A partnership between The University of Manchester and Khalifa University of Science and Technology in Abu Dhabi has yielded graphene-based membranes aimed at to taking salts out of water.

The most popular method for water desalination currently is a process called reverse osmosis, which requires large quantities of water to be forced through a membrane to remove the salts in the water. This method is particularly useful when there is a high salt content, however more efficient methods are required for bodies of water that have a lower salt content, known as brackish water. The team of researchers has developed new ion-selective membranes incorporating graphene oxide, for use in electromembrane desalination processes such as electrodialysis and membrane capacitive deionization.

Using a series of membranes, the ions in the saltwater can be driven out by an electric field, allowing clean water to be achieved.

“This collaboration is enabling us to develop both membranes that like positively charged ions and membranes that like negatively charged ions, and together they offer exciting possibilities for helping achieve the global goal of clean water for all", said Professor Peter Budd, Professor of Polymer Chemistry

Professor Linda Zou from Khalifa University of Science and Technology said: “We prepared the electrostatically-coupled graphene oxide nanocomposite cation exchange membrane, where all the ion exchange groups are provided by ionic conducting nanomaterials. The collaboration between two teams provided great support to each other in complementary aspects of the research, and led to positive research outcomes, and more to come”.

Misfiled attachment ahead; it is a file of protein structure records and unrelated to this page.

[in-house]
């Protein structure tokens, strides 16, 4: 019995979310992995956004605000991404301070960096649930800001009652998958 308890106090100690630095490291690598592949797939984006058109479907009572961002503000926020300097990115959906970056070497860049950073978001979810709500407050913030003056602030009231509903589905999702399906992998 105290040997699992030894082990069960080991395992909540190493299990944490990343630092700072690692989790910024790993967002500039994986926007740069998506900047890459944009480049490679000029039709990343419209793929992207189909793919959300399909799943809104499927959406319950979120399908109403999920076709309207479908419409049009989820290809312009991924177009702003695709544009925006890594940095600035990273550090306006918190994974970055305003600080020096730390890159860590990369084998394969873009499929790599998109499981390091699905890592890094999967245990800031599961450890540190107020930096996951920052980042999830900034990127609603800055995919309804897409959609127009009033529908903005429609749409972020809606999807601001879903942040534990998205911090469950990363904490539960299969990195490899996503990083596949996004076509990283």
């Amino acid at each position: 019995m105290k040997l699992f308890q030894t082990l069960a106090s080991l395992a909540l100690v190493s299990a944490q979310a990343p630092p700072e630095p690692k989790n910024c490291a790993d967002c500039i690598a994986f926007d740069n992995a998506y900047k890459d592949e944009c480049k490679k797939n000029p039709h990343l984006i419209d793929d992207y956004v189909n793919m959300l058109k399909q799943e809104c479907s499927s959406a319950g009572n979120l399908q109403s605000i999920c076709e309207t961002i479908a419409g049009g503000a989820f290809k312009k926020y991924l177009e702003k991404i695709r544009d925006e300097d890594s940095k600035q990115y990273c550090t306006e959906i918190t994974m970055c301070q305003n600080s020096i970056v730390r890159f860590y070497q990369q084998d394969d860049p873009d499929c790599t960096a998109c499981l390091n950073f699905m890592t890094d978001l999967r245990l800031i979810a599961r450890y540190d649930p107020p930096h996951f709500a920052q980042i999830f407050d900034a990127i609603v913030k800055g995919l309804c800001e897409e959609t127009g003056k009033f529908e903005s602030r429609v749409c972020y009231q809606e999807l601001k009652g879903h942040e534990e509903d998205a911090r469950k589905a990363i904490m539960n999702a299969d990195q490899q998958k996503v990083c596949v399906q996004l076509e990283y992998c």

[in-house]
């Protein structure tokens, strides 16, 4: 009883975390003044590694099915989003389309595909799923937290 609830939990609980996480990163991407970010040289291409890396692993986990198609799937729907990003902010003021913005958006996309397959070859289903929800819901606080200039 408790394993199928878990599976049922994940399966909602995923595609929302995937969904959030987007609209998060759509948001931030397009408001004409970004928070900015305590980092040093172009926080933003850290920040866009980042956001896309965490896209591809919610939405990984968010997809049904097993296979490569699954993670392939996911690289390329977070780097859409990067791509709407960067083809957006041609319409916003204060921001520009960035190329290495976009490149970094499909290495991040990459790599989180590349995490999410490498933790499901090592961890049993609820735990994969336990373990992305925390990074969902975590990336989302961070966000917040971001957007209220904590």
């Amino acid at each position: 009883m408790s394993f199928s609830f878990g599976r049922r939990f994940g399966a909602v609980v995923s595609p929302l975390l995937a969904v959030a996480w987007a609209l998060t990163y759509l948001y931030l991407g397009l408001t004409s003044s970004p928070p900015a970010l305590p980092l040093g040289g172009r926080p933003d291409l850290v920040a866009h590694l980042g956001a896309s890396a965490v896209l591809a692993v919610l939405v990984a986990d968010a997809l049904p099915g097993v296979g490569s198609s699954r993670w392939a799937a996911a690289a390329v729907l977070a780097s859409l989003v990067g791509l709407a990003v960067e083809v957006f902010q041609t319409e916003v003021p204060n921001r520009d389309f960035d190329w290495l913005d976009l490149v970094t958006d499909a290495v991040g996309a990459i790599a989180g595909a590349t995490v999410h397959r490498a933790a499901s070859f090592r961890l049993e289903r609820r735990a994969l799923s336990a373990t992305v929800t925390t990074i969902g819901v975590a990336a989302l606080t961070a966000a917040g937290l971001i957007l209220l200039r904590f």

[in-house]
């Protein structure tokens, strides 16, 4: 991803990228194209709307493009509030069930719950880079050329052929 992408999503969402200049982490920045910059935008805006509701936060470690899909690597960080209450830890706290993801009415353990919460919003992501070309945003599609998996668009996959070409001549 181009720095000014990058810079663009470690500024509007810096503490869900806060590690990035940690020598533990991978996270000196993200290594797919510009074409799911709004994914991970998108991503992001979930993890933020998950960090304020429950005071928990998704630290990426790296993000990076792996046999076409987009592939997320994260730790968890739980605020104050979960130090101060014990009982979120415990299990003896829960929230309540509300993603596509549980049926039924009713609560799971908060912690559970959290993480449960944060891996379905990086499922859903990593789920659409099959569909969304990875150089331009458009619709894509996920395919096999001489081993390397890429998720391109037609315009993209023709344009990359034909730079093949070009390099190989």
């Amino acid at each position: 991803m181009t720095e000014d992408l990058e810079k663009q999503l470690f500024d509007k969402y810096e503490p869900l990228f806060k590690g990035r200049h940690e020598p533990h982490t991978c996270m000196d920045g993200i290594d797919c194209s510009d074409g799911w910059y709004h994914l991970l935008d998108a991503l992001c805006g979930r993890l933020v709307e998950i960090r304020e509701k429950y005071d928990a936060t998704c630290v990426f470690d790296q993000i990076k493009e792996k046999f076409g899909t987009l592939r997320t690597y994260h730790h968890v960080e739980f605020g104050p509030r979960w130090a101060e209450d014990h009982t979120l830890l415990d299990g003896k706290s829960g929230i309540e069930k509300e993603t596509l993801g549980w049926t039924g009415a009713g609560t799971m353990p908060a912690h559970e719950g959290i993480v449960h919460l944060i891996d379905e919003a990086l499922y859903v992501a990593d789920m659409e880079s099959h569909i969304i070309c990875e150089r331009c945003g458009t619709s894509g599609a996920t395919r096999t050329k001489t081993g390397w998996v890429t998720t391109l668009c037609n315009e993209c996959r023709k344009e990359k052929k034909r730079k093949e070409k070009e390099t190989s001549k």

Dr Gyorgy Szekely, from King Abdullah University of Science and Technology said: “The application of graphene-based nanocomposites allowed us to control and improve the properties of ion-exchange membranes. The novel separation materials developed for desalination in this collaboration have the potential to increase the efficiency and therefore to cut the costs of the electromembrane processes producing clean water. Our previous joint publication under the flagship of the Graphene Engineering Innovation Center was featured on the front cover of the Journal of Materials Chemistry A, which demonstrates the broad scientific interest in this topic.”



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